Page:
The anticipation of receiving the keys and walking into the new abode is a powerful feeling. The diligent house hunter found a home, placed an offer that became a contract and did all the necessary requirements for obtaining a loan…now what? The Seller scrambles to arrange movers and have the house ready to hand over and to start their new life. The Buyer also plans for the move however; they remain anxious and ready to inhabit the new abode. During this phase many important things occur. The Title company verifies the survey and if needed orders a new one. They research the title to ensure no liens or other obstacles exist, they prepare the insurance commitment for the title policy and verify the property taxes. The bank schedules an appraisal and the house-hunting guide prepares for the final walk through. Meanwhile the Buyer plans the utility turn on date. For some, time flies fast at this stage for others it drags on.
The survey shows all boundaries and improvements on a piece of property. It solidifies the limits of the borderline the house hunter purchases. In some circumstances, the Seller will have a copy of an acceptable survey. This can happen with newer homes. However, if any changes to the building footprint or some permanent structure to the property occur such as a pool or additional walkway a new survey is required. The survey becomes part of the contract, and when a survey does not exist, the Buyer or the Seller can negotiate to pay for the new one; the title company hires surveyors.
The title company during this time researches the title abstract. The title abstract shows the history and the ownership of the property, they search for any liens or claims filed on the property so the Buyer has a clean marketable title. Title companies also issue title insurance policies to both the lender and the owner. Title insurance protects the Buyer from any unforeseen claims, hidden risks, or fraud against the property. The insurance policy provides protection from financial loss as well as payment of legal costs necessary to clear such claims. Title companies also examine property taxes to determine how much the Seller owes; the Buyer pays a prorate amount as shown on the HUD document given to both parties prior to closing.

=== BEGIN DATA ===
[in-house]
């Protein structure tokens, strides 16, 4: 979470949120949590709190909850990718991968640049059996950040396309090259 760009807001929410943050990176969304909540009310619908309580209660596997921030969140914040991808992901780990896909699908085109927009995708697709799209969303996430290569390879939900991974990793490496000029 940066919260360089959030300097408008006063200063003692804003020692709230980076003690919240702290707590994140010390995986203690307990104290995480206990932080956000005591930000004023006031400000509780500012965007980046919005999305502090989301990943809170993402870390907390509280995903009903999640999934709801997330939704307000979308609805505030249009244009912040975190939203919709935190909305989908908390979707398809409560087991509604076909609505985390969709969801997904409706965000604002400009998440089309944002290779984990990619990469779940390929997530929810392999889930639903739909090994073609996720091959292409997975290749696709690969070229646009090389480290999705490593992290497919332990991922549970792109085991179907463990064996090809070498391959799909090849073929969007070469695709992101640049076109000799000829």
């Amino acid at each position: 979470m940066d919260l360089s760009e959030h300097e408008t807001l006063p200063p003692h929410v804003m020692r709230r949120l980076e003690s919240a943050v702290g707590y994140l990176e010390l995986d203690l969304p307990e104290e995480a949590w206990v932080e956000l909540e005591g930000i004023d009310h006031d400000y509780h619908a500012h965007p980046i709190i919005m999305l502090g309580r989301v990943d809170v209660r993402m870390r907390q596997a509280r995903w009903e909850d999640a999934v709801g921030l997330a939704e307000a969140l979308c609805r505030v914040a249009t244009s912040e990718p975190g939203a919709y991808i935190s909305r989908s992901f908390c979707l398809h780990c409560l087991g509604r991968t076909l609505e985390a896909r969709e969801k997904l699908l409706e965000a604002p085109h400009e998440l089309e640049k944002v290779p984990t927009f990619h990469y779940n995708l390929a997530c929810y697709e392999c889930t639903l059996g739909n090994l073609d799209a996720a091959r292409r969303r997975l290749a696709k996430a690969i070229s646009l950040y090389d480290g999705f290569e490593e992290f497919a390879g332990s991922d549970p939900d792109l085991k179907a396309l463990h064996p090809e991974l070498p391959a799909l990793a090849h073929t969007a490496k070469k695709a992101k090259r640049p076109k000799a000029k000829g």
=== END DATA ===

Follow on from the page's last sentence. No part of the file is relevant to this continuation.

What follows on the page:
During this time up until closing, if the house hunter is applying for a loan, the bank will conduct an appraisal. The appraisal confirms the collateral for the loan. For instance if the Buyer is purchasing a home for $150,000 and placed 10% down, $15,000 then the appraisal amount must be over or equal to $135,000. If the appraisal comes in below that price either the Buyer or the Seller must make up the difference. In the above example, if the listing appraised at $130,000 the Seller must lower his price by $5,000 or the Buyer must come up with the extra cash. Larger down payments and skillful negotiations lessen the chance of a low appraisal. Appraisals can make FHA and VA loans difficult because of low down payment requirements. A FHA loan only requires a 3.5% down payment while VA loans are as little as 0% down. Appraisals are also different depending on the type of loan. FHA and VA demand the house to be in a livable condition and could require certain repairs. Structural issues and wood rot is big for FHA loans while air-conditioning and heating equipment must function as intended with VA loans. The house hunter must pay attention to home inspections and confer with his/her loan officer the requirements for the mortgage. If the Seller is notified about the repairs to satisfy the loan, the Seller may be more willing to fix the items.
As closing approaches, it is wise to conduct one final walk through, this is a courtesy provided by most Realtors. The final walk through gives the Buyer a peace of mind about the purchase and ensures nothing happened to the home prior to closing. Most closings occur four weeks or more after the executed contract, anything can happen within that period. Unforeseen circumstances such as a fire or broken water pipe can occur or Seller’s mischief, and if something needs correcting, there is time to figure the best course of action before the abode is closed. Once the house belongs to the Buyer addressing those repairs becomes much more difficult and the Buyer may need to hire a lawyer or go into mediation.
At this point, the house hunter has nearly crossed the finish line. This is a good time to schedule all of the utilities such as electric, water, gas, telephone etc. Plan to have these items turned on the day of closing so when you get the keys and go into the new abode you do not need a flash light. Also, be sure to purchase homeowner’s insurance, most lending terms require homeowner’s insurance and if the Buyer does not purchase it, the bank will and this route is very expensive. See ya down the road. http://www.djlyons-realtor.com